There were no “Send her back!” chants during Trump’s remarks Thursday night, unlike the crowd’s response during a rally in Greenville, North Carolina, last month to the president’s attacks on Omar, who was born in Somalia.

The chant echoed the racist remarks Trump aimed at Omar, Pressley, Tlaib and Ocasio-Cortez days earlier. Trump has accused the four lawmakers of making hateful comments about the country, setting off a controversy that led the House to vote to formally rebuke him.

Trump had earlier tweeted that the four Democrats should “go back” to “the crime infested places from which they came.” All four congresswomen are U.S. citizens, and only Omar was not born in the United States.

Trump later distanced himself from the chant and falsely claimed that he had tried to stop it, even though he paused for 13 seconds in Greenville to allow the chant to continue.

Ahead of Thursday’s rally, Trump had voiced skepticism about his ability to stop his supporters from chanting, telling reporters outside the White House that he wasn’t sure whether it was possible.

“I don’t know that you can stop people,” Trump said when asked whether he would stop his supporters if they began the “Send her back!” chant. “I don’t know that you can. I mean, we’ll see what we can do. I’d prefer that they don’t. But if they do it, we’ll have to make a decision then.”

Asked whether he had a message for his supporters, Trump said, “I do have a message . . . You know what my message is? I love them. And I think they love me. I actually think they love me.”

Trump supporters outside the arena Thursday afternoon had mixed reactions when asked whether they planned to join in if the crowd broke out into chants of “Send her back!”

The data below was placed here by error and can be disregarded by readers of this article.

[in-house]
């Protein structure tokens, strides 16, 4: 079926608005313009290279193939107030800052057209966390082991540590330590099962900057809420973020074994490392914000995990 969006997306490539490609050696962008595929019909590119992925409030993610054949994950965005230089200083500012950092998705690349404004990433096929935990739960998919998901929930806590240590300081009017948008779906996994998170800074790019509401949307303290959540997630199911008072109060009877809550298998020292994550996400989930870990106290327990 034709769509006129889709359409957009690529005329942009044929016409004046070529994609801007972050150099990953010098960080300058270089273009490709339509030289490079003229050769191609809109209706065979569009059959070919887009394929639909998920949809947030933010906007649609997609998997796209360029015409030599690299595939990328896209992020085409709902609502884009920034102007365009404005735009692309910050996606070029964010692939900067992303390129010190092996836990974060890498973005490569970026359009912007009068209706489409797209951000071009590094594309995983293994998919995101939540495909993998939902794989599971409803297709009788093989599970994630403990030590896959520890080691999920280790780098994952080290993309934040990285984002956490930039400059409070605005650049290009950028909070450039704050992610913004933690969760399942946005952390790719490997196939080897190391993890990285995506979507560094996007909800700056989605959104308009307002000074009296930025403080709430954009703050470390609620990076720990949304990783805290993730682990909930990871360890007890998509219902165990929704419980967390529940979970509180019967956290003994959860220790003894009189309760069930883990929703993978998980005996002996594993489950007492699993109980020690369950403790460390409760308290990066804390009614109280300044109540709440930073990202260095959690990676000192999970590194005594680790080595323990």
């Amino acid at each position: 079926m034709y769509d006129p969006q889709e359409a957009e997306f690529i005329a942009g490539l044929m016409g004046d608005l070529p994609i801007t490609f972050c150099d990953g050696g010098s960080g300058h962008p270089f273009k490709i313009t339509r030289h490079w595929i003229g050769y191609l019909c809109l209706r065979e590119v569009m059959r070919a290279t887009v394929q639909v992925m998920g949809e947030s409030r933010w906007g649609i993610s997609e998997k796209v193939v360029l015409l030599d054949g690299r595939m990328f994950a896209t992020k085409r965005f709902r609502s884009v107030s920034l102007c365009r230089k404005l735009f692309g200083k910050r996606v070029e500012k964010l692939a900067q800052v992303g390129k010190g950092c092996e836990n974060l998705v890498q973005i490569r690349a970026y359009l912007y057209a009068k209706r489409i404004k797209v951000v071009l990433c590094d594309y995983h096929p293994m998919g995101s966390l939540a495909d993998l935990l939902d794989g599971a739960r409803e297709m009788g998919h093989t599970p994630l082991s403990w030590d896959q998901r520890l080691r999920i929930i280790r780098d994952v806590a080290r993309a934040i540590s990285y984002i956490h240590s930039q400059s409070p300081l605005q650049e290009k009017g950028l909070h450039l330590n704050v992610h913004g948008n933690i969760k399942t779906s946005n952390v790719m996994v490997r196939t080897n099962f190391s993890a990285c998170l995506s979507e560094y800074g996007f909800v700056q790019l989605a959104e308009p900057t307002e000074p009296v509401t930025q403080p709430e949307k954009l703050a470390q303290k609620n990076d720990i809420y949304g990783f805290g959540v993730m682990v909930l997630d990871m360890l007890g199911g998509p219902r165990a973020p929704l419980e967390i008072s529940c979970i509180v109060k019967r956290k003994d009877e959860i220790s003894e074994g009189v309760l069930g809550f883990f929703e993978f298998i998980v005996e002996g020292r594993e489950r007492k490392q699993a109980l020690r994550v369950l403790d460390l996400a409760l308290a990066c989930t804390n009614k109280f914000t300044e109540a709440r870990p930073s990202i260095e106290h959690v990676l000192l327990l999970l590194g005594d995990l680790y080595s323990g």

Some, like Shawn Meinhardt, a 50-year-old from Ohio, embraced the chant.

“I would have to say I agree with the chant because I’m ex-military,” he said. “Some of the things she says are so anti-Semitic it’s ridiculous. I have to be honest and say I’d probably join in if it was chanted tonight.”

Several rallygoers said they would steer clear of saying “Send her back,” even though they empathized with those who chanted it in Greenville.

Omar has “been very vocal about America and putting it down, so I think that people have reached a point where they’ve had enough,” said Andrea Shannon, 53. “I don’t think I would join in, as I don’t agree with the ‘send her back’ sentiment, but I understand people’s frustration.”

Others commented on the religion of Omar, who is one of two Muslim women elected to the House last year.

“I wouldn’t join in with that chant,” said Tom Smith, a 65-year-old from Ohio. “She’s a naturalized citizen. But she doesn’t assimilate, and that’s the whole thing. I don’t think Omar has, and I don’t think she wants to. Islam is not a religion that conforms to anything. Islam wants you to conform to it.”

Omar, meanwhile, tweeted photos of herself Thursday with House Speaker Nancy Pelosi, D-Calif., as part of a congressional delegation to Ghana. Omar is one of more than a dozen Congressional Black Caucus members who are on the trip.

Coinciding with the 400th anniversary of the arrival of the first enslaved Africans in America, the trip included meetings with Ghanaian lawmakers and a visit to the “Door of No Return,” through which millions of Africans passed before being shipped off and sold into slavery.

“They said ‘send her back’ but Speaker @SpeakerPelosi didn’t just make arrangements to send me back, she went back with me,” Omar tweeted. “So grateful for the honor to return to Mother Africa with the @TheBlackCaucus and commemorate The Year of Return!”

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Sonmez reported from Washington.